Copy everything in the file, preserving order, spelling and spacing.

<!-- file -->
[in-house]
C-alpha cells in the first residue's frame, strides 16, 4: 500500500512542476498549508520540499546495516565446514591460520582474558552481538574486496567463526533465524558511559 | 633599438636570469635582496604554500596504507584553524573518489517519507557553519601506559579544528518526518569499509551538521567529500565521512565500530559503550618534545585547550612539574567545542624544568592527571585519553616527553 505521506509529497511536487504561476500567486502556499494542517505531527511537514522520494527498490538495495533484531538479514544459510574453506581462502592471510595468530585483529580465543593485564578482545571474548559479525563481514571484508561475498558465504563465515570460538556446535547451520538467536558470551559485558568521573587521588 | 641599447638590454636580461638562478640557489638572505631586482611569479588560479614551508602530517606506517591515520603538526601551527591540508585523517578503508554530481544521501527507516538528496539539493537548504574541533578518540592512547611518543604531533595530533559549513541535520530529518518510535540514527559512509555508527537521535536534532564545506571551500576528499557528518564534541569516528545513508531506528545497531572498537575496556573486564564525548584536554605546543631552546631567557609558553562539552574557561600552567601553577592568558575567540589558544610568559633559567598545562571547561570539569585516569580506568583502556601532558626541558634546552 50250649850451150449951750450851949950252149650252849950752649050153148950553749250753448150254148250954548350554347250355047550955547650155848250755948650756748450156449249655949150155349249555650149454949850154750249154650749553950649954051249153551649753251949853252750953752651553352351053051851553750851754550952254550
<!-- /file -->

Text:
[in-house]
C-alpha cells in the first residue's frame, strides 16, 4: 500500500512542476498549508520540499546495516565446514591460520582474558552481538574486496567463526533465524558511559 | 633599438636570469635582496604554500596504507584553524573518489517519507557553519601506559579544528518526518569499509551538521567529500565521512565500530559503550618534545585547550612539574567545542624544568592527571585519553616527553 505521506509529497511536487504561476500567486502556499494542517505531527511537514522520494527498490538495495533484531538479514544459510574453506581462502592471510595468530585483529580465543593485564578482545571474548559479525563481514571484508561475498558465504563465515570460538556446535547451520538467536558470551559485558568521573587521588 | 641599447638590454636580461638562478640557489638572505631586482611569479588560479614551508602530517606506517591515520603538526601551527591540508585523517578503508554530481544521501527507516538528496539539493537548504574541533578518540592512547611518543604531533595530533559549513541535520530529518518510535540514527559512509555508527537521535536534532564545506571551500576528499557528518564534541569516528545513508531506528545497531572498537575496556573486564564525548584536554605546543631552546631567557609558553562539552574557561600552567601553577592568558575567540589558544610568559633559567598545562571547561570539569585516569580506568583502556601532558626541558634546552 50250649850451150449951750450851949950252149650252849950752649050153148950553749250753448150254148250954548350554347250355047550955547650155848250755948650756748450156449249655949150155349249555650149454949850154750249154650749553950649954051249153551649753251949853252750953752651553352351053051851553750851754550952254550